All made in Germany using a Brass alloy, these are well made. They will keep their tone but are built for heavy weather use. To some non-percussionists and even some drummers having this many cymbals is a bit of a visual thing. We would agree there is a visual aspect to it, but there is something else. The sound options are enormous. Just about whatever sound you will need is available. Creativity on the drum kit starts here.
You will, of course, need to set them up as you choose and to your personal preferences. There are no rules where they go, except for the hi-hat.
Meinl has produced a staggering package that is going to offer a lot of options to the starter and developing drummers. And the price? Unbelievably competitive for what is being offered. Is this the best cymbal pack for the money? Quite possibly? Read on to find out…
- An amazing set of everything you will ever need.
- The great price point to go with great quality.
- Going to cost you a but for drum stands.
Best Cymbal Packs Buyers Guide
Finding the Best Cymbal Packs…
Drummers, bless ‘em. They do a reasonable job assisting a bass player, playing the best bass guitar to lay down the rhythm correctly. Sometimes. They do like their cymbals and quite rightly so. Cymbals are there for a reason. They give highlights, they give accents, and they lay down rhythms. And for some drummers like Keith Moon, it gave them something else to hit ( or in some cases to break).
Drum kits are not cheap to buy. With the drums, stands, cymbals, and pedals, it all adds up very quickly, and cymbals are often left until last to complete the kit. What you buy, though, is vital to the sound you will create.
When you hit that cymbal when you knock out a rhythm on a hi-hat or a Ride cymbal, it will be heard. If it sounds a bit like the lid of a saucepan, it rather ruins the effect.
For a long time, the ‘big four’ have ruled the cymbal world. Even the likes of Ludwig haven’t challenged them. And of the big four, two of them are from the Zildjian family. So you could refer to them as the big two plus an almighty family squabble. Then there are some others to consider like Wuhan, who is fast making a name for themselves with quality affordable cymbals.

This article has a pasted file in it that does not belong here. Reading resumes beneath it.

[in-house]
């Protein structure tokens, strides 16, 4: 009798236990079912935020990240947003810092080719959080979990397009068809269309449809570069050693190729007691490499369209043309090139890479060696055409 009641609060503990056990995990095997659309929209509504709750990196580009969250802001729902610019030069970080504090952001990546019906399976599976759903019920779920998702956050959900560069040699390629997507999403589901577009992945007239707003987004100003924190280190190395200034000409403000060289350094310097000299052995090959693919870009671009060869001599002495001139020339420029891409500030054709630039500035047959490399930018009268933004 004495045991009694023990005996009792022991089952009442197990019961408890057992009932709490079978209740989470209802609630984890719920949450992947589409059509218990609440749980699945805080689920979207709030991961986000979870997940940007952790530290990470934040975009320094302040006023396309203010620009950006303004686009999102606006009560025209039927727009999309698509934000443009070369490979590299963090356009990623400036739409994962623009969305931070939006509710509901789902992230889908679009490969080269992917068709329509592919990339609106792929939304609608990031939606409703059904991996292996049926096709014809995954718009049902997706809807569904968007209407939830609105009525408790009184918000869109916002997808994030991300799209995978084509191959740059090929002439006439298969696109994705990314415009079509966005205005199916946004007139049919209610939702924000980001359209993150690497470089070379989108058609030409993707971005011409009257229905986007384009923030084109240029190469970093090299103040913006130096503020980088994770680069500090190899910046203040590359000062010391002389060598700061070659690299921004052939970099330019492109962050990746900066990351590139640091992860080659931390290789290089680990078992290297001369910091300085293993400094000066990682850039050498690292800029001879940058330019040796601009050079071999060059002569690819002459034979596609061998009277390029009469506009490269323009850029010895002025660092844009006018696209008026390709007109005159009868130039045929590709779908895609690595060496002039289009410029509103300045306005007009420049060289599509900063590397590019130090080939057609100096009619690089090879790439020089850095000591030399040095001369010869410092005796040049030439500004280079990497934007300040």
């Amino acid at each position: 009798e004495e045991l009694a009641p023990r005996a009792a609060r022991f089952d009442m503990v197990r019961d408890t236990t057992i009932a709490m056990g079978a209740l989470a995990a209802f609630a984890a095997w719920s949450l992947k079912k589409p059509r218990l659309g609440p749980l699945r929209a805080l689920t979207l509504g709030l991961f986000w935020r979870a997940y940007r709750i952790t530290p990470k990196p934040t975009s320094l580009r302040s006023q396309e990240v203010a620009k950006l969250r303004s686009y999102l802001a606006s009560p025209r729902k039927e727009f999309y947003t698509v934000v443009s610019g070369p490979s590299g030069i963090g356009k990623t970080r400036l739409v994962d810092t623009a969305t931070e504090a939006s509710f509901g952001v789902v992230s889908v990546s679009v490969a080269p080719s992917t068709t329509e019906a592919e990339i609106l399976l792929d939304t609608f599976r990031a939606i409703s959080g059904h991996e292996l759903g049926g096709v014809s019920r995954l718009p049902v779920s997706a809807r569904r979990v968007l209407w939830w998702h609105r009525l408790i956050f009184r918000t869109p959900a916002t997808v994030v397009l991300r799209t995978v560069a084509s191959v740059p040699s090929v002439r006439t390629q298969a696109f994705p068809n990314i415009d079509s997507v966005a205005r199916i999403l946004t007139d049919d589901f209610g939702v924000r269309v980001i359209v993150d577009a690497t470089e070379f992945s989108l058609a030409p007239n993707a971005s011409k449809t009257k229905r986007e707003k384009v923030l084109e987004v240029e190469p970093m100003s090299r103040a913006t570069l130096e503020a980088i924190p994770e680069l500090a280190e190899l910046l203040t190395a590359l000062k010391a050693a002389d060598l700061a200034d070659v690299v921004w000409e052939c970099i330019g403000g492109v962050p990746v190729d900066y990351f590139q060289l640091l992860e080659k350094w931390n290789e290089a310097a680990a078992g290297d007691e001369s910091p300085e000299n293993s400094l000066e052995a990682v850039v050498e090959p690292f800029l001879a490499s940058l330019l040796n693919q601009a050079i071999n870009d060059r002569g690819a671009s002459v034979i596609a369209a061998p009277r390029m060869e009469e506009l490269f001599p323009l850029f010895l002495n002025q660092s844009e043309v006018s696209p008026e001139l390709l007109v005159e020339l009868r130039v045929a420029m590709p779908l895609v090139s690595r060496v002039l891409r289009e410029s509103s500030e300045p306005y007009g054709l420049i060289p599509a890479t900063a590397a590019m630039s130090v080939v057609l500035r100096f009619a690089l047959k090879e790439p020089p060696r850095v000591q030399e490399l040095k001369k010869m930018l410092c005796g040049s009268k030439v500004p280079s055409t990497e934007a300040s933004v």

So What Should You Look For In A Cymbal?
They have been designed with either a dark or bright sound. The bright being probably more common. They are bright and have a higher pitch — common in pop and rock songs. Dark is more broody and has a lower pitch.
So Wat Will You Need?
Quite a simple answer, a pair of hi-hats, preferably 14 inches, a Ride cymbal, and a Crash. Those four will start you off. You can add another Crash later, and then there are China, Splash, and Bell cymbals. But to start, those four will suffice.
Very important, you need to get the best you can afford. Brass based is the standard to go for. Some will be manufactured in different ways. Some are made on a lathe, some partly on a lathe. While others are hammered by hand, and some buffed, others polished. The construction will affect the sound somewhat.
It is important to set a budget with maybe a bit of option either side. The bigger brands will cost more, of course. But that doesn’t mean they are that much better. The bigger brands also have budget packs, but are they better than the more affordable brands? Only you can decide that. There won’t be that much between them with regard to quality.
Whatever you choose, the only important thing is the sound. And to a certain extent, this will be a case of personal preference. Some prefer the dark more moody sound. Others lean towards the sharp, crisp, bright sound.
But you are fortunate that all the big players produce good quality starter kits. They also give you the choice to go a little higher in quality. All carry the basic requirements, and some give you an extra free cymbal, one manufacturer provides a carry bag.
While another gives you as many cymbals as you can possibly handle. It’s a big choice and one that will have a serious effect on how you sound as a drummer. It will also decide what sound options you can provide.
You’re going to need some other items to go with your shiny new, great-sounding cymbals. So it’s well worth checking out our in-depth reviews of the best snare drums, the best dynamic microphones, and the best studio headphones for home recording currently available.
So, What Are The Best Cymbal Packs?
All jesting aside the drummer is vital. Get a good one; they can make the band. Get a bad one and goodnight. The cymbals are an integral part of the kit and provide a lot of the ups and downs. Whether used with brushes or sticks, they have a major impact.
It’s important to buy quality. Every set we have looked at here has a real quality about it. We have to say, though, we are coming into this a little biased. We played with a drummer who used Sabian. They were just stunning, and he tried them all. We have therefore chosen as our Best Cymbal Packs…
Amazing cymbals and in a great boxed set. In our opinion, the best sounding cymbals for the price.